"I love this quote," said Kamie Kennedy, chief revenue officer for the organic apparel and home goods company Pact. "'You don't need a few people doing sustainability perfectly. You need everyone doing it imperfectly.' That's really powerful."
For her, that idea (she's not sure who came up with it) illuminates a key element of sustainability for both individuals and businesses: You have to do what works for you.
If you are a working mom, for example, maybe you'd like to use cloth diapers as a greener alternative to disposables shipped to your door. But that extra time they require? You simply don't have it.
So you opt for other environmentally oriented lifestyle changes. You look for ways to reduce, reuse, and recycle that work for you. You do your best.
"If we're all making progress in our own ways," Kennedy said, "then that's a movement toward sustainability for everybody. And all those things add up."
The same applies to companies. Any enterprise will consume resources. Socially conscious enterprises continually seek to reduce their environmental footprint, but perfection will forever remain elusive.
Pact uses organic cotton for its products. Its products are Fair Trade Certified by Fair Trade USA, the same organization that certifies coffee. "We pay a premium to the factories that make our goods," Kennedy said, "and that premium is given to the workers to invest in themselves and their communities as they see fit."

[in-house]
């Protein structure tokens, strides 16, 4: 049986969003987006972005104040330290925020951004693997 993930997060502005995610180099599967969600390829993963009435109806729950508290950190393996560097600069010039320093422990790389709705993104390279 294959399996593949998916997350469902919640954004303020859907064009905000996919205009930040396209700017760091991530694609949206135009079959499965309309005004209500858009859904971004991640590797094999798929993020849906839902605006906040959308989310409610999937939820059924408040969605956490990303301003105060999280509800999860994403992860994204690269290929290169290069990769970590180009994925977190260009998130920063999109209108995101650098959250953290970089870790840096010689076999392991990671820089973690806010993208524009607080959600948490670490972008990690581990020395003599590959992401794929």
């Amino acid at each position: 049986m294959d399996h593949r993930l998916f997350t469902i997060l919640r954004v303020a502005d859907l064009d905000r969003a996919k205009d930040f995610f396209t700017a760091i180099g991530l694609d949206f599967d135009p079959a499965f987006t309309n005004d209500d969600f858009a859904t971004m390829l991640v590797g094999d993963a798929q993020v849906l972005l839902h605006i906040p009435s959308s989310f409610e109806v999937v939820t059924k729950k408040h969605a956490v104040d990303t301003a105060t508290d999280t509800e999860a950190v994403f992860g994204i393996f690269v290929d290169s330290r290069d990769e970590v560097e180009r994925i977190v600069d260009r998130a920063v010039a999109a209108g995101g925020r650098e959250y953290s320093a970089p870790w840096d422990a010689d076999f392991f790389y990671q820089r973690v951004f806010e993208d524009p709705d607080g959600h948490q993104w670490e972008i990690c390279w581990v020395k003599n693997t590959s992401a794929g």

The company uses a solar-powered facility to host its website. It banks with an institution that deals only with socially responsible companies. It pays the shipping if customers want to use the box their Pact purchases came in to send wearable used clothing to a charity.
And it swiftly adopts new sustainability initiatives as they arise. "What you guys do at Cloverly is a great example," Kennedy said. "Offsetting the carbon costs of shipping wasn't available a year ago. Now it is. So we said, 'Let's do it.'" (For more about Pact and Cloverly, click here.)
Pact's customers make a priority of caring not only for the planet but also for themselves. "What we've learned from our research is that people start out with organic in food," Kennedy said. "Then they move to cleaning supplies. Then they move to skin care, and then they move to apparel.
"So we're really going after people who already have adopted organic in other parts of their lives and want to extend that into other products that they consume and care about."
The carbon costs of their purchases bother them. "Shipping product just hurts our customers' souls," Kennedy said. "But that's just something that we will never get around as a business. So we look for ways to say, 'Well, we can't be perfect at that, but how can we be better?'"
Not perfect, but better. That's a pretty good philosophy of life. Or business model.
"The more that businesses do to bring awareness of sustainable options and make things easy for people, the better for everyone," Kennedy said. "I think people are good and want to be conscious consumers and will gladly opt to do those things."